June is Migraine and Headache Awareness Month, so we at MagniLife want to take this opportunity to remind all migraine patients that You Are Not Alone, which is the theme for 2018.
According to the American Migraine Foundation:
- Migraine impacts more than 36 million men, women and children in the United States.
- Migraine will affect 30% of women over a lifetime.
- The World Health Organization places migraine in the Top 10 most disabling diseases.
What is Migraine?
There is no official medical definition of migraine, but most experts define migraine as a particular type of headache with certain symptoms. Most migraine patients experience one or more of the following symptoms, as listed by the National Headache Foundation:
- Pain typically on one side of the head
- Pain has a pulsating or throbbing quality
- Moderate to intense pain affecting daily activities
- Nausea of vomiting
- Sensitivity to light or sound
- Attacks last four to 72 hours, sometimes longer
- Exertion such as climbing stairs makes headaches worse
- Visual disturbances or aura
What causes Migraine?
Just as there’s no unanimous definition of migraine, there’s also no unanimous agreement on what causes it. The bottom line is this: You don’t need to know the scientific reason why your head hurts. You only need to know what makes it hurt so you can avoid it, and what will make it better so you can start doing it.
Migraine Prevention & Pain Relief
There is no cure for migraine. The goal of migraine treatment is to reduce the frequency of headaches through preventive measures, and to stop individual headaches when they occur.
To prevent a migraine attack, the easiest thing you can do is to avoid factors that cause migraines to occur. These factors are commonly known as “triggers.”
Migraine patients are particularly sensitive to certain environmental and dietary factors which tend to trigger a headache. Triggers differ depending on the person, but common ones are: certain foods and beverages, certain medications, hormonal fluctuations, environmental factors (lights, odors, noise), stress, and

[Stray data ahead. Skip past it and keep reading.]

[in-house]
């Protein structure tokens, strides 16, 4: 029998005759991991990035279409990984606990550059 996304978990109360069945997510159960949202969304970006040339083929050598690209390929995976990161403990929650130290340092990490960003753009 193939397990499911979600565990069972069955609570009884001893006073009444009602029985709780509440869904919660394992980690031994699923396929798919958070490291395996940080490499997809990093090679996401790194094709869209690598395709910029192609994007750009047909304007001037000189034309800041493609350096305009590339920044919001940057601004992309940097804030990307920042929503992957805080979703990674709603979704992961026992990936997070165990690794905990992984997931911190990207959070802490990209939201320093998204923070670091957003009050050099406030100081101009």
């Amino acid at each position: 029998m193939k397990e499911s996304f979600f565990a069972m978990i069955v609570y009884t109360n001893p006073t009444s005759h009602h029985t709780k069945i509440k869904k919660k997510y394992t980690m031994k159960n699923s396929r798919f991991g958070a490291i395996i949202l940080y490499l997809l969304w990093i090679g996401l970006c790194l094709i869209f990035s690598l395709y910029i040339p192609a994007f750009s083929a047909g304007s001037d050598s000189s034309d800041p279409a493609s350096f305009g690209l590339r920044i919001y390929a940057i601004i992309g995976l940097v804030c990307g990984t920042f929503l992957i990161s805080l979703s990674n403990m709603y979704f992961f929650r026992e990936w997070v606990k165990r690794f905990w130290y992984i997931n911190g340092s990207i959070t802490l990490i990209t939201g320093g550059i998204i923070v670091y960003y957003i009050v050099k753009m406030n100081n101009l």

The most practical strategy for avoiding triggers is to follow common sense. Try to avoid things that seemed to trigger your headaches in the past, and whatever else your instinct tells you to stay away from.
Preventive prescription medications are also available, which can be effective at reducing the frequency and severity of migraines.
For treatment of a migraine attack that’s already in progress, there are many pain-relief medications available over-the-counter and by prescription, and nonpharmacological treatments such as acupuncture, massage, and biofeedback.
Our own product, MagniLife Migraine Relief, is unique in that it’s indicated for prevention and for pain relief during an attack. These quickly-dissolving tablets contain a special homeopathic formula of ten natural ingredients, each of which targets a specific migraine symptom. MagniLife Migraine Relief has no known side effects, and unlike many medications which cause headaches to “rebound” when taken frequently, it can safely be taken as often as needed.
On May 17, 2018, the U.S. Food and Drug Administration approved a new prescription drug called Aimovig, which is the first drug specifically developed to prevent migraine. (Existing prescription drugs used for migraine prevention were originally developed for other diseases.) Aimovig is administered once per month
by self-injection, and is being touted as the biggest migraine treatment breakthrough in years. However, it’s painful to the pocketbook, especially if you don’t have insurance. As CBS News reports, the price is $6,900 a year, which comes out to $575 per dose!
You Are Not Alone!
Every migraine patient is unique, and it usually takes awhile to find the right treatment — or combination of treatments — that works best. If you’re one of the millions who suffer from migraine headaches, we at MagniLife sincerely wish you speedy success on your journey. And always remember: You are not alone!